Newsflash: The Original Ghostbusters Was Totally Sexist

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Ghostbusters is "a guy movie for guys" . . . apparently. Critics have been eager to assert this in the wake of announcing an all new, all women Ghostbusters reboot starring none other than Melissa McCarthy, Kristen Wiig, Kate McKinnon and Leslie Jones. Donald Trump harumphed, "now they're making Ghostbusters with only women. What's going on?!" Ernie Hudson, who played an original Ghostbuster, commented uneasily, "all-female I think would be a bad idea. I don't think the fans want to see that."

Hudson quickly reversed himself smelling his own blood in the wind . . . but the fact is, he and Trump have a point. The original Ghostbusters was a guy movie for guys—which is to say the film was, in many ways, both sexist and misogynist. The Ghostbusters in the original were all men not because women couldn't lift the proton packs or some such nonsense, but because the film treated women with not-especially-veiled contempt and distaste.

The contempt and distaste are mostly expressed through the character of Peter Venckman, played by Bill Murray. Venckman is presented as a disreputable but utterly charming charlatan; a raffish fraud. But in practice, his character is "winning" because he crudely and constantly harasses women—and harassing women is funny, get it? In his first scene, he rigs an experiment in order to better hit on a female student volunteer. It's not clear whether she's a graduate student or an undergraduate, but either way, she's significantly younger than him, and he's flagrantly misusing a position of authority—which again is supposed to somehow be a joke in itself. Shortly thereafter, he asks a librarian who's seen a ghost if she is mentally ill, and then follows that up by asking if she's having her period. The implication appears to be that menstruation and insanity are equivalent—and, of course, it's additionally amusing when guys ask women embarrassing personal questions.

The main target of Venckman's smarmy ickiness however is Dana (Sigourney Weaver), the putative love interest. Dana discovers an extradimensional portal in her fridge and seeks out the Ghostbusters for help. Venckman starts hitting on her immediately, and never stops through the entire movie; at one point she has to shove him out the door physically while he mumbles about how he loves her (they've talked to each other maybe a total of ten minutes.) He uses the fact that she needs his professional help to continue to bully and nag her, and finally she agrees to a date because the plot says she has to. It's the usual Hollywood formula, assuring guys that if they're obnoxious and repeatedly refuse to take "no" for an answer, the woman of their dreams will eventually come around, because women secretly find obnoxious harassment charming.

And more than charming. Before her date with Venckman, Dana is possessed by the evil spirit of Zuul, which conveniently has her dress in a slinky off-the-shoulder-number, wear heavy eye-makeup, and spout double entendres ("I am the Gatekeeper!") and not-even-double-entendres ("I want you inside me.")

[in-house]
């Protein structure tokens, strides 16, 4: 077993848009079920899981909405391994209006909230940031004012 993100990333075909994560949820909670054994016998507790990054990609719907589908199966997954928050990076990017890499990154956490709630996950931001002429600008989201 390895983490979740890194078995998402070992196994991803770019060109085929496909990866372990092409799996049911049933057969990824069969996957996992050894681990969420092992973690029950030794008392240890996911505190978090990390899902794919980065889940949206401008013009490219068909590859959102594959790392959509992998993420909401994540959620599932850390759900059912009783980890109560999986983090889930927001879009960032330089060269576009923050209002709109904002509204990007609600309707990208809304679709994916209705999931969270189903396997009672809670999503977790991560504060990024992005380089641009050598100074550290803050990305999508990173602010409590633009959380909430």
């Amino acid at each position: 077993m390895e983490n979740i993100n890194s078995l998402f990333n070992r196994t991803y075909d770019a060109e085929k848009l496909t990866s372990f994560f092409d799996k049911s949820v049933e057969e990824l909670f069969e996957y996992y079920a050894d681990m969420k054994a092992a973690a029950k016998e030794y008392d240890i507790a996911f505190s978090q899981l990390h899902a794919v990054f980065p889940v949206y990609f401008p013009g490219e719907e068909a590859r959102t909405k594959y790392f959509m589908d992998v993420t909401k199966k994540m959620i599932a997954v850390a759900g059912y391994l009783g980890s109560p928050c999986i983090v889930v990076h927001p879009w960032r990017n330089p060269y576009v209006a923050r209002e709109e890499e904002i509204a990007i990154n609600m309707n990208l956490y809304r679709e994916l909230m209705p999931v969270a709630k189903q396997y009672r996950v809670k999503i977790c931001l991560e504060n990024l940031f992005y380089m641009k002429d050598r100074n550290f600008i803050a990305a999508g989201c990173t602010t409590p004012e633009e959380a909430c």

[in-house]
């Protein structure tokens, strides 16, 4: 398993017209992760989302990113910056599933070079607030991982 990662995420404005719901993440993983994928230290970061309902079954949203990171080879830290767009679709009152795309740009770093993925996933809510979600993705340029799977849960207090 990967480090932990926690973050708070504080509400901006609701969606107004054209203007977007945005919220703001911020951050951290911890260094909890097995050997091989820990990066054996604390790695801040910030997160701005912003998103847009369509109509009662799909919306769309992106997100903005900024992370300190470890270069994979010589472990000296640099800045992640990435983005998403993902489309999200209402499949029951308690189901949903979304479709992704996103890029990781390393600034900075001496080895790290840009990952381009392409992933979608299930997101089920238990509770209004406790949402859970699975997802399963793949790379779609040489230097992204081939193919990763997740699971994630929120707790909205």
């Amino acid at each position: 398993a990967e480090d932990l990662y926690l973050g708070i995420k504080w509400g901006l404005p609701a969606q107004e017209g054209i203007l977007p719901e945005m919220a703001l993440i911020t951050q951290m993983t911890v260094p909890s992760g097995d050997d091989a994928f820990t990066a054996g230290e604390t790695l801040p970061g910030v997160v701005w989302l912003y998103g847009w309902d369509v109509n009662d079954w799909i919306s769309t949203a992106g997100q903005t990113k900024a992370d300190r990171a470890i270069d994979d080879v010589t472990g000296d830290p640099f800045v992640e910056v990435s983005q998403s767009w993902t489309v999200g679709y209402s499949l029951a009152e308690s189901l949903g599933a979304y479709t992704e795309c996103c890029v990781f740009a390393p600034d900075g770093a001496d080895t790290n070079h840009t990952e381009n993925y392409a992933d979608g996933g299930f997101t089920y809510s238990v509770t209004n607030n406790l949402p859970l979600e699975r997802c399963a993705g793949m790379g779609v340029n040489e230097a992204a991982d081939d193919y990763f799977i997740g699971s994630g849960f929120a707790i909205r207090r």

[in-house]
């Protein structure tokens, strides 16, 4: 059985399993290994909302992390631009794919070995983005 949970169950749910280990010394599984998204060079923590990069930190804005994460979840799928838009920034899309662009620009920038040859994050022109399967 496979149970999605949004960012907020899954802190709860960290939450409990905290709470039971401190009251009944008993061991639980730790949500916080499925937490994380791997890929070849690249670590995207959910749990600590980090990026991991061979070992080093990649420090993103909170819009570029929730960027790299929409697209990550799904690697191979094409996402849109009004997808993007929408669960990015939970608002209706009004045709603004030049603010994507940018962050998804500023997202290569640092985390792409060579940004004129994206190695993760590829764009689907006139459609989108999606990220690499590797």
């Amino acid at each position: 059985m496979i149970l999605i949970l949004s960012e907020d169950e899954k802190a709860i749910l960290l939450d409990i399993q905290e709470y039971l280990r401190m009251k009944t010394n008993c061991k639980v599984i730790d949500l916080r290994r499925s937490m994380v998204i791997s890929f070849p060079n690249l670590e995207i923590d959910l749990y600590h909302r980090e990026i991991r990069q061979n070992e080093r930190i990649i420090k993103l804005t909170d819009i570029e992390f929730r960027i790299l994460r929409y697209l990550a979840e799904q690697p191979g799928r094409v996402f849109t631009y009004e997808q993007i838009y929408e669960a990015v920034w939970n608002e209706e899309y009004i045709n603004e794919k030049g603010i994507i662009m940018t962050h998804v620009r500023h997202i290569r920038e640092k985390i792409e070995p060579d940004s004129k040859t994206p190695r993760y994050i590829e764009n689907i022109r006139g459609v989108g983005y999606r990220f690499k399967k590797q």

On the one hand, this is a pretty obvious a continuation of Venckman's (and the film's) male wish fulfillment. Dana goes from utterly uninterested to (magically) somewhat interested to (scarcely more magically) demanding sex. But her transformation also comes across as a function of a kind of adolescent fear of cooties. The film's giggling sexist interest in women is balanced by a giggling misogynist fear of them. Bodily fluids are viewed as ectoplasmic ick; the films' most famous line is "He slimed me!" Murray is constantly verbally demanding sex, but actual intimate encounters (whether with ghosts or demons) disgust and frighten him. Thus a pleasant dinner for two with an attractive woman is, for the film, presented as the literal end of the world. When Dana/Zuul expresses sexual desire, Venckman spurns her. It's only when he pumps her full of tranquilizers till she's unconscious that he feels it's safe to nibble on her collarbone— an intimacy which might seem affectionate if Dana was actually already his girlfriend. But she isn't, so it just comes across as a fairly gross violation.

That's not the end of Dana's indignities either. Since—again—men hitting on women who aren't interested is innately funny, the film throws another suitor at her in the form of her neighbor Louis Tully (Rick Moranis.) Louis is eventually possessed as well, and he and Dana/Zuul end up passionately kissing, and possibly more than kissing. Thus loosened up, Dana cheerily kisses Venckman once Zuul is banished, as the film scurries to make sure that she ends up with every guy who's pursued her, not matter how much (or especially if?) she's said she doesn't want them.

The final defeat of the evil female demigod Gozer (Slavitza Joven) is accomplished when the Ghostbusters cross the streams of their nuclear weapons. It's a triumph of male-male (quasi-sexual) intimacy. The guys join together to defeat the monster matriarch and her giant evil Staypuff Marshmallow Man in a victorious money shot of spewing stickiness. Once the guys establish that they love each other, Dana can be handed off as a trophy, and the film can mercifully come to a celebratory end. Sigourney Weaver, at least, in that final street scene, looks genuinely relieved to be moving on to something else. Who can blame her?

The original Ghostbusters, then, nervously denigrated and (literally) demonized women. Misogyny and sexism were what held the plot together; without them, the film would be emotionally and narratively incoherent. A Ghostbusters with a female cast is a thorough violation of the spirit of the original. And that's a good thing.

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